With the success of the $8000 tax credit for first time home buyers in 2009 - Congress has recently decided to add an additional incentive for people who are not first time home buyers - but move up home buyers.
Move up home buyers are those people who currently own a home, but go out and buy a different home (usually a bigger or nicer one) to live in as their primary residence. For much of the 1990's and early 2000's, the move up home buyer was the backbone of the housing market.
According to UPI, the move up home buyer tax credit may not spur as many new sales as the first time home buyer credit:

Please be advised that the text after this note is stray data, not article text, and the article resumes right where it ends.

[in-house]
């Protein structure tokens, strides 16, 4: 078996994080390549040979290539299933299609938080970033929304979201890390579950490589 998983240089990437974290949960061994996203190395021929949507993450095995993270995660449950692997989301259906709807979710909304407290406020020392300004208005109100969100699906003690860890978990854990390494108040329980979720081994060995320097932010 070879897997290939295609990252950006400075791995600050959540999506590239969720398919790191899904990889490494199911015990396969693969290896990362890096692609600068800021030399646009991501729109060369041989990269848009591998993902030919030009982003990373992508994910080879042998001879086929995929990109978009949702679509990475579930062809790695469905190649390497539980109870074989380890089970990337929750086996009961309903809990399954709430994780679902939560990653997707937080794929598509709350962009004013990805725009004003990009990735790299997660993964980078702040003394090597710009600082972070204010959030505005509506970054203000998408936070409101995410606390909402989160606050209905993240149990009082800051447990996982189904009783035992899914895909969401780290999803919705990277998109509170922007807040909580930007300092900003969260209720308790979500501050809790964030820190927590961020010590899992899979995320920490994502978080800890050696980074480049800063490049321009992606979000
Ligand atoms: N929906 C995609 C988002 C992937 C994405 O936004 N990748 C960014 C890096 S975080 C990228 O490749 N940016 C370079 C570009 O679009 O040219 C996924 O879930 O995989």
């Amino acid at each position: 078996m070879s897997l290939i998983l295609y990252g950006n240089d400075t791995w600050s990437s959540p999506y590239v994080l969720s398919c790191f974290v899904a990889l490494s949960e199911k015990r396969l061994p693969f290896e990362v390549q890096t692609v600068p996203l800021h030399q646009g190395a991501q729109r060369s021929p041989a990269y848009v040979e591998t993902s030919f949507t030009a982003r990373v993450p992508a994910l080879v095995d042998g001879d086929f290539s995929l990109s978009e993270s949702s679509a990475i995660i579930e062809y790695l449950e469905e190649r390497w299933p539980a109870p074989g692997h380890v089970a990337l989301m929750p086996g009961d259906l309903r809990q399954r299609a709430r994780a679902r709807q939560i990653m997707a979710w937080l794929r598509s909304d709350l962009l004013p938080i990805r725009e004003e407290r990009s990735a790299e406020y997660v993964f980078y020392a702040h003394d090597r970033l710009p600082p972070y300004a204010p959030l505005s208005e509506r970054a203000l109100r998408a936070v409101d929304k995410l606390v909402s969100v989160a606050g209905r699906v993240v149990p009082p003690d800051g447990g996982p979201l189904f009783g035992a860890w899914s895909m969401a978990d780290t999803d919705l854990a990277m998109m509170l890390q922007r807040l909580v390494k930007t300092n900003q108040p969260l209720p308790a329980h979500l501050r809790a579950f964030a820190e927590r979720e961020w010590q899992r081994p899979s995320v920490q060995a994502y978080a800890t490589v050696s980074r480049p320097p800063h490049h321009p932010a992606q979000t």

"On a percentage basis, the effect of the tax credit would be much smaller for current homeowners," observed Thomas Popik, research director for Campbell Surveys. "We estimate that the first-time homebuyer tax credit will result in a 10 percent increase in home sales from March through November of 2009. We'd expect the effect of the proposed tax credit for current homeowners to be about half as large--from December until the tax credit expiration in the spring of next year, it might be five percent of three million transactions, or about 150,000 incremental home sales. Incremental sales to first-time homebuyers could be an additional 300,000, for a total of 450,000 incremental sales due to the tax credit extension."Here are the highlights to the 6500 tax credit for move up buyers: